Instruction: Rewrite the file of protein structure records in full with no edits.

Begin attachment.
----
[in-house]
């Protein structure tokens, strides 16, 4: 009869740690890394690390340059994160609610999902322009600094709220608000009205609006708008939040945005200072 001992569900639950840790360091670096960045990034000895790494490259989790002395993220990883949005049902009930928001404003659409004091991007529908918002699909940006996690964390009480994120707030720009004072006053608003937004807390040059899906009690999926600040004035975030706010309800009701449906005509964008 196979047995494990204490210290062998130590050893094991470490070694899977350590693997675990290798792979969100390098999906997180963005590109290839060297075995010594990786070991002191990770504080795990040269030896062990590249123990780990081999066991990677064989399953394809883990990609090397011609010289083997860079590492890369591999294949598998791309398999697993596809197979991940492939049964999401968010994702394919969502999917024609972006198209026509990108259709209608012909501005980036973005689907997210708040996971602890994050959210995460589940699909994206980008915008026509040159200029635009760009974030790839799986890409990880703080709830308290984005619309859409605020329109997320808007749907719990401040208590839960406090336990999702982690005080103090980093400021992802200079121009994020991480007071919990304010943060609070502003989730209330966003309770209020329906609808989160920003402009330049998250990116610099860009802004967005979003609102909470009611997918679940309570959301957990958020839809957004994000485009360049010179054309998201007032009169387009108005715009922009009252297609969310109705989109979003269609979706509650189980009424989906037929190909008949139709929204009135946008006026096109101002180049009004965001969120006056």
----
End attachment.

[in-house]
């Protein structure tokens, strides 16, 4: 009869740690890394690390340059994160609610999902322009600094709220608000009205609006708008939040945005200072 001992569900639950840790360091670096960045990034000895790494490259989790002395993220990883949005049902009930928001404003659409004091991007529908918002699909940006996690964390009480994120707030720009004072006053608003937004807390040059899906009690999926600040004035975030706010309800009701449906005509964008 196979047995494990204490210290062998130590050893094991470490070694899977350590693997675990290798792979969100390098999906997180963005590109290839060297075995010594990786070991002191990770504080795990040269030896062990590249123990780990081999066991990677064989399953394809883990990609090397011609010289083997860079590492890369591999294949598998791309398999697993596809197979991940492939049964999401968010994702394919969502999917024609972006198209026509990108259709209608012909501005980036973005689907997210708040996971602890994050959210995460589940699909994206980008915008026509040159200029635009760009974030790839799986890409990880703080709830308290984005619309859409605020329109997320808007749907719990401040208590839960406090336990999702982690005080103090980093400021992802200079121009994020991480007071919990304010943060609070502003989730209330966003309770209020329906609808989160920003402009330049998250990116610099860009802004967005979003609102909470009611997918679940309570959301957990958020839809957004994000485009360049010179054309998201007032009169387009108005715009922009009252297609969310109705989109979003269609979706509650189980009424989906037929190909008949139709929204009135946008006026096109101002180049009004965001969120006056």